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NIEHS Strategic Plan 2000 - A Five-Year Program: New Opportunities in Environmental Health Research  

4.0 Individual Susceptibility

GOAL: Define individual susceptibility to environmental exposures. There is wide variation in individual responses to environmental agents.

This variation is accounted for by:

  • Differences in environmental response proteins, such as those controlling metabolic capacity;
  • Differences in DNA repair capacity;
  • Co-existing diseases or infections;
  • Differences in gender;
  • Differences in nutritional status.

This large diversity in responsiveness among individuals to environmental toxicants makes it difficult to determine actual risks, particularly at the low doses to which most people are exposed. Opportunities now exist for studies of genetic susceptibility for cancer and other diseases in which an environmental component can be presumed. Knowledge from such studies could, in the future, allow markers of genetic susceptibility to be incorporated into epidemiologic studies. This, in turn, would permit adjustment of interpretation of results to account for genetic susceptibility, thus greatly enhancing the sensitivity and power of these studies to detect environmental components of important diseases. Other projects being considered are a nutrition initiative to determine how nutritional status alters disease susceptibility, and development of transgenic mice that carry important environmental response genes.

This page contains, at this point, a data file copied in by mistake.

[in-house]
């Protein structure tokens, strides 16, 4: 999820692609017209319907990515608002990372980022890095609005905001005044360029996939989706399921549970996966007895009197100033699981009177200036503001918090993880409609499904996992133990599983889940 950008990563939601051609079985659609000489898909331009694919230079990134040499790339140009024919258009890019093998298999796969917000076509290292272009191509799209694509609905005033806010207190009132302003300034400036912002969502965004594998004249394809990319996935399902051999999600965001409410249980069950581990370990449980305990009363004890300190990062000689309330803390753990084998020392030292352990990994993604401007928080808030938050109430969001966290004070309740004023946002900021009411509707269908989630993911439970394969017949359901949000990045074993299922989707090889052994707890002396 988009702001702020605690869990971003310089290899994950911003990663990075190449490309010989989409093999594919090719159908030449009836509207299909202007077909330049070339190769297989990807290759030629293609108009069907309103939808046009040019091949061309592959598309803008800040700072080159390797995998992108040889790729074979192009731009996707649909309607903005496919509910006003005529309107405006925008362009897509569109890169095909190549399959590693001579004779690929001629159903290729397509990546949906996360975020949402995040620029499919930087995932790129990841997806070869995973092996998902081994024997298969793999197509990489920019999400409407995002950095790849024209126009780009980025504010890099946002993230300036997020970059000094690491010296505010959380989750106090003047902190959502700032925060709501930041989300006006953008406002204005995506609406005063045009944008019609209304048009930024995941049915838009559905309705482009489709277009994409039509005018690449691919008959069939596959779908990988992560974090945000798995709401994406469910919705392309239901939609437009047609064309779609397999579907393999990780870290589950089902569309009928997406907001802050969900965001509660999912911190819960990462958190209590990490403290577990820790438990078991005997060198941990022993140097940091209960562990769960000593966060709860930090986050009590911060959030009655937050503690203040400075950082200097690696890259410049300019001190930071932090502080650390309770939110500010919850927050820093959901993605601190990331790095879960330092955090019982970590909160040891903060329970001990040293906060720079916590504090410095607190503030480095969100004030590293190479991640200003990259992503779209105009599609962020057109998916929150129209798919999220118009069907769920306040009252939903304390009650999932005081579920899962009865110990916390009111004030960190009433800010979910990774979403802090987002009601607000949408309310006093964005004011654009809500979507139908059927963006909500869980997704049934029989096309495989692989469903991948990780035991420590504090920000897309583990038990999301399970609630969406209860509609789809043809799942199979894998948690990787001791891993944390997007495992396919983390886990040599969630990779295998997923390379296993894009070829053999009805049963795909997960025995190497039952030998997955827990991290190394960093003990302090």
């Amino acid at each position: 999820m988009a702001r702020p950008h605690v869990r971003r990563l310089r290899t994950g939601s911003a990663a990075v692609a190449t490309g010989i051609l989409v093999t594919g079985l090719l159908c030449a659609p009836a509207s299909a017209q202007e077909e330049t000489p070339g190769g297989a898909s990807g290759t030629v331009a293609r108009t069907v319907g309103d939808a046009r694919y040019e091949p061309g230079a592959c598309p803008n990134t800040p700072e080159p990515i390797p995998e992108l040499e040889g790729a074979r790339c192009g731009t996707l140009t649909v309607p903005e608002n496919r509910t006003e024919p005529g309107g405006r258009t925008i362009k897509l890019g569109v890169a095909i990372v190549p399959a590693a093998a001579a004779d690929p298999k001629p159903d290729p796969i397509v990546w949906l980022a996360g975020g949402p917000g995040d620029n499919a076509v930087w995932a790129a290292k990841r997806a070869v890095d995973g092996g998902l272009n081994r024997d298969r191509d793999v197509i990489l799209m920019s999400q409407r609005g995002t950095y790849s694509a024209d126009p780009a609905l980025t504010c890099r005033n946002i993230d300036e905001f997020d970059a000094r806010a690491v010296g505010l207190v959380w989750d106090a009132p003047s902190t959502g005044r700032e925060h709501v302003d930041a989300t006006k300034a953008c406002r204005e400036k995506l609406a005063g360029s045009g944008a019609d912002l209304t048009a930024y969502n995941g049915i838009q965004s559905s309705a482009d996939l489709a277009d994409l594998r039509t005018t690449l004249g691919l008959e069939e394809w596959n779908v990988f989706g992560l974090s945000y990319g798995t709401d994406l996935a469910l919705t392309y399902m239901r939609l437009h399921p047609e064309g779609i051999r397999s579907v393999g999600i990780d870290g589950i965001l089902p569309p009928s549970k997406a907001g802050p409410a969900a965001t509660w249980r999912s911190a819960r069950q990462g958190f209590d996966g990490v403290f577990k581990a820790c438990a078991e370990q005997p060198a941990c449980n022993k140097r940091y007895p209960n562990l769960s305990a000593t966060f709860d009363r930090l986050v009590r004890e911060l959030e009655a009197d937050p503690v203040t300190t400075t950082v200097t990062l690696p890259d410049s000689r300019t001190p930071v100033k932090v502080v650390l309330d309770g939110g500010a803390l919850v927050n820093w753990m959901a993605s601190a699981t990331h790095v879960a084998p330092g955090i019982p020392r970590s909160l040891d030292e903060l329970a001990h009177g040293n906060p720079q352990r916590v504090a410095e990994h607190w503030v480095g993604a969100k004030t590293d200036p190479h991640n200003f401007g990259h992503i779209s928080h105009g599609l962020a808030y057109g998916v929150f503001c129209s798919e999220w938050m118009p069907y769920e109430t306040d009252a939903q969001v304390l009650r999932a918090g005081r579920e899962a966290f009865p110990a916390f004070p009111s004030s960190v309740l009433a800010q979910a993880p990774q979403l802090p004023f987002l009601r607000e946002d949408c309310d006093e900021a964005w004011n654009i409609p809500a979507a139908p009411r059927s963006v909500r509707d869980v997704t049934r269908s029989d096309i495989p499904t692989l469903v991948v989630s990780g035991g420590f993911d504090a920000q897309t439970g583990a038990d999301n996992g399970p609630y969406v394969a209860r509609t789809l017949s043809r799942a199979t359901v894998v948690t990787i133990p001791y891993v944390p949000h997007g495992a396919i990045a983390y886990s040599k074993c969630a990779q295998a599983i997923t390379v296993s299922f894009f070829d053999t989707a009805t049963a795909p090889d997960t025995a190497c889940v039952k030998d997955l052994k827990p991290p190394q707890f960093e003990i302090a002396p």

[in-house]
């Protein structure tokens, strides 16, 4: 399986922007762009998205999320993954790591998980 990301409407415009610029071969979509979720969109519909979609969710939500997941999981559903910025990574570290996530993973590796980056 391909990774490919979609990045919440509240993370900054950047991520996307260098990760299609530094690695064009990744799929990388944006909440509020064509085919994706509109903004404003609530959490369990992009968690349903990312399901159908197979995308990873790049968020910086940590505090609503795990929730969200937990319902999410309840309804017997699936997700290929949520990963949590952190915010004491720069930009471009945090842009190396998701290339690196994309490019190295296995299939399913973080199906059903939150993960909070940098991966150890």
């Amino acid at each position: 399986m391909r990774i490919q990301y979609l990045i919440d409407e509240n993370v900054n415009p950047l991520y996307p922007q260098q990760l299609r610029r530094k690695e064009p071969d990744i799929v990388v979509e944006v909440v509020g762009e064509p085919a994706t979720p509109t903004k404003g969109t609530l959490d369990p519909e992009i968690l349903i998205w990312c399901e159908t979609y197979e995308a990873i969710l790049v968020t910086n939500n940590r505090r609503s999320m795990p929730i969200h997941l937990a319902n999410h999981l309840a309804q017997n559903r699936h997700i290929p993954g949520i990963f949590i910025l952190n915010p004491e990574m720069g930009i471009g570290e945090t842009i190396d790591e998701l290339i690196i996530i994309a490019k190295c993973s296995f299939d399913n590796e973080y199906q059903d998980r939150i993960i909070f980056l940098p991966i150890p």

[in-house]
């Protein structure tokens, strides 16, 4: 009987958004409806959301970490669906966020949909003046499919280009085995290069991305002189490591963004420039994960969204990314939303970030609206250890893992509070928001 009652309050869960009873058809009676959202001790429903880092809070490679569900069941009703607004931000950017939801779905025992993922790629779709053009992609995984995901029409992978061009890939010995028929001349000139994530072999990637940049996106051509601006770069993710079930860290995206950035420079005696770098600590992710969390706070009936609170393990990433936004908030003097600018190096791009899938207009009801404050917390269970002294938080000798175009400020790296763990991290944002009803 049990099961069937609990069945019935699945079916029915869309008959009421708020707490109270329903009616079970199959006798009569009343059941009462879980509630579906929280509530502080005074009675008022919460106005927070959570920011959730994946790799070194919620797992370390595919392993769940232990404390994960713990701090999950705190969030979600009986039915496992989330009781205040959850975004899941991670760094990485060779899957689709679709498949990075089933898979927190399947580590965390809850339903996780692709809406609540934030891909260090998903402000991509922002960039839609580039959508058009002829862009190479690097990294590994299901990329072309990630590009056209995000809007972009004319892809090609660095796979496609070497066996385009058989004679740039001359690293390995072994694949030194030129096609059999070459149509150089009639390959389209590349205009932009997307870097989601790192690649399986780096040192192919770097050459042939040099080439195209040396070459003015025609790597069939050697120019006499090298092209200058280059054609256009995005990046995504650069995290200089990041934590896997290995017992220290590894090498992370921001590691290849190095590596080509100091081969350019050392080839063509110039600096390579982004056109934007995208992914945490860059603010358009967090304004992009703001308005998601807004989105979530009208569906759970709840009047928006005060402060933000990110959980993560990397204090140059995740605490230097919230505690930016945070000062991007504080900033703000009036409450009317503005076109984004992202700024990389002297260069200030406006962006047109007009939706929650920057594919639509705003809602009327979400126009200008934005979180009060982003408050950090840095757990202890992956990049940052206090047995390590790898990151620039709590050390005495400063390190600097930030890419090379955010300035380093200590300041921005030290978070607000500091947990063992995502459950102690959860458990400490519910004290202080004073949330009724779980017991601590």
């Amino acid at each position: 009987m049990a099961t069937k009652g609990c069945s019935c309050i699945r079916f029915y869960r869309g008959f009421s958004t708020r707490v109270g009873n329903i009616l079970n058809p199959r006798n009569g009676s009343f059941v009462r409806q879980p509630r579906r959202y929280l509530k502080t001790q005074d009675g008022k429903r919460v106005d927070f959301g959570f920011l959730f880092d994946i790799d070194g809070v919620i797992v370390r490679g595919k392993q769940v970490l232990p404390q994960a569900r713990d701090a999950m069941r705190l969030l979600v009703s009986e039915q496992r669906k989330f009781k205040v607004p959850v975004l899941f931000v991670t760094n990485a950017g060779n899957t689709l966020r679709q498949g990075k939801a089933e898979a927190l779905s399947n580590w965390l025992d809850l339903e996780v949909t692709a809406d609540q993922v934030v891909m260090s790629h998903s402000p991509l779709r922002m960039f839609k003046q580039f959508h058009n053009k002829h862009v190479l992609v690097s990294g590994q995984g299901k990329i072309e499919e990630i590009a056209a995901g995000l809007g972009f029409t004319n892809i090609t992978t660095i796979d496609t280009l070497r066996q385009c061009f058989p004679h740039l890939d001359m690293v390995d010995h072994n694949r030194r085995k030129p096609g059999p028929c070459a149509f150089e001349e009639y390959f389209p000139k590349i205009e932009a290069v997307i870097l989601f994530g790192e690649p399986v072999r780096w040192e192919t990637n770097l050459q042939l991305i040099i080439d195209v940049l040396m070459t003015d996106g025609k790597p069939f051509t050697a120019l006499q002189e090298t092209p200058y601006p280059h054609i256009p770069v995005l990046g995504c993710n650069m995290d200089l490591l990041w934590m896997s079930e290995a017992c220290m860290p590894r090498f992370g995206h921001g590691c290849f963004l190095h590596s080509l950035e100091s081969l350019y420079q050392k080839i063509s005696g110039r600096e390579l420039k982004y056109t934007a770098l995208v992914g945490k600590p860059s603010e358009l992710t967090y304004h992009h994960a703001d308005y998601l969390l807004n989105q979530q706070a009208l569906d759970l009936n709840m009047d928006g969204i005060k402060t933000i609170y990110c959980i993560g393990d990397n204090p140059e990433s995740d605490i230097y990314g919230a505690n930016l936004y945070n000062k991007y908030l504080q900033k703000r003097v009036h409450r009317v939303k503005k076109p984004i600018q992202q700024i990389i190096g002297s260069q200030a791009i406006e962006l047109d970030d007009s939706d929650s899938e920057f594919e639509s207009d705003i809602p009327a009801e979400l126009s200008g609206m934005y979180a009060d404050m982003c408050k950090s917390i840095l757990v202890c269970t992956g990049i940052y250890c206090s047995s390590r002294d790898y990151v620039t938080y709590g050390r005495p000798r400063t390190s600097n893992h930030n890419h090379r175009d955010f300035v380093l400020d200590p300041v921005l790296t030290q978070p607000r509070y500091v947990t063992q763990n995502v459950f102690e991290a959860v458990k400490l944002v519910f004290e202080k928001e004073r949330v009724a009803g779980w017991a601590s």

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The maintenance of health and the development of disease are determined by the complex interplay between genetic susceptibility, environmental exposures and aging. The rapid advances in molecular genetic technologies provide new opportunities to understand the genetic basis for individual differences in susceptibility to environmental exposure. The NIEHS is expanding its research program on genetic susceptibility to environmentally-associated diseases through a new Environmental Genome Project (EGP). This project will use technology developed by the Human Genome Project to identify genetic variants (polymorphisms) of environmental disease susceptibility genes in the U.S. population. By identifying those genetic variants that affect individual response to environmental agents, scientists can better predict health risks and assist regulatory agencies in the development of environmental protection policies.